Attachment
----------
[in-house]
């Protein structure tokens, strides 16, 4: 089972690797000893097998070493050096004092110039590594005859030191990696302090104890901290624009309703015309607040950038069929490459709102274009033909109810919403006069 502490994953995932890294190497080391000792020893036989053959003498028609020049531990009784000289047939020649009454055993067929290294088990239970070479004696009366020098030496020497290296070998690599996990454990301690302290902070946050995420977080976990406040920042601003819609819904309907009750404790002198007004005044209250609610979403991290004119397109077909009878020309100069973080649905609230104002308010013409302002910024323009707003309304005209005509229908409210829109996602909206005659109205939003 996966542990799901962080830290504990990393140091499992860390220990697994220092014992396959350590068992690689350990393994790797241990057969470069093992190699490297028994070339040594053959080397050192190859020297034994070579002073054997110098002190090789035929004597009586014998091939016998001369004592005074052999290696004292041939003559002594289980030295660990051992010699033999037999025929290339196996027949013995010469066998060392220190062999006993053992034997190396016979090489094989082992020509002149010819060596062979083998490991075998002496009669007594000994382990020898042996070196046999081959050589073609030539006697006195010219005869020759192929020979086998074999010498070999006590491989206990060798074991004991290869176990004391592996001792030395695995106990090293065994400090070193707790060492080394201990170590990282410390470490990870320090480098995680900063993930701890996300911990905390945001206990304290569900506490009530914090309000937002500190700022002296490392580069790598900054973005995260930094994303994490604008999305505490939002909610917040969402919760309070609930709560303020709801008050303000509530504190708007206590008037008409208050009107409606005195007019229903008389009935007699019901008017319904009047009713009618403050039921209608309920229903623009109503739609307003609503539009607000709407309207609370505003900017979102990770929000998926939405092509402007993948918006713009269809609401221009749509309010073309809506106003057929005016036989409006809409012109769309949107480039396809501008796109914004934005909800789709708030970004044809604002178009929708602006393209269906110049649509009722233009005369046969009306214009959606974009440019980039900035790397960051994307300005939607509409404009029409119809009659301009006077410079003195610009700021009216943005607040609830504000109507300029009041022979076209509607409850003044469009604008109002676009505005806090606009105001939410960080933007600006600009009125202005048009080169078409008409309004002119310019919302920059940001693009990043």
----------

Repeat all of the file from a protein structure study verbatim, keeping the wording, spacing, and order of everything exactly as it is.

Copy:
[in-house]
């Protein structure tokens, strides 16, 4: 089972690797000893097998070493050096004092110039590594005859030191990696302090104890901290624009309703015309607040950038069929490459709102274009033909109810919403006069 502490994953995932890294190497080391000792020893036989053959003498028609020049531990009784000289047939020649009454055993067929290294088990239970070479004696009366020098030496020497290296070998690599996990454990301690302290902070946050995420977080976990406040920042601003819609819904309907009750404790002198007004005044209250609610979403991290004119397109077909009878020309100069973080649905609230104002308010013409302002910024323009707003309304005209005509229908409210829109996602909206005659109205939003 996966542990799901962080830290504990990393140091499992860390220990697994220092014992396959350590068992690689350990393994790797241990057969470069093992190699490297028994070339040594053959080397050192190859020297034994070579002073054997110098002190090789035929004597009586014998091939016998001369004592005074052999290696004292041939003559002594289980030295660990051992010699033999037999025929290339196996027949013995010469066998060392220190062999006993053992034997190396016979090489094989082992020509002149010819060596062979083998490991075998002496009669007594000994382990020898042996070196046999081959050589073609030539006697006195010219005869020759192929020979086998074999010498070999006590491989206990060798074991004991290869176990004391592996001792030395695995106990090293065994400090070193707790060492080394201990170590990282410390470490990870320090480098995680900063993930701890996300911990905390945001206990304290569900506490009530914090309000937002500190700022002296490392580069790598900054973005995260930094994303994490604008999305505490939002909610917040969402919760309070609930709560303020709801008050303000509530504190708007206590008037008409208050009107409606005195007019229903008389009935007699019901008017319904009047009713009618403050039921209608309920229903623009109503739609307003609503539009607000709407309207609370505003900017979102990770929000998926939405092509402007993948918006713009269809609401221009749509309010073309809506106003057929005016036989409006809409012109769309949107480039396809501008796109914004934005909800789709708030970004044809604002178009929708602006393209269906110049649509009722233009005369046969009306214009959606974009440019980039900035790397960051994307300005939607509409404009029409119809009659301009006077410079003195610009700021009216943005607040609830504000109507300029009041022979076209509607409850003044469009604008109002676009505005806090606009105001939410960080933007600006600009009125202005048009080169078409008409309004002119310019919302920059940001693009990043």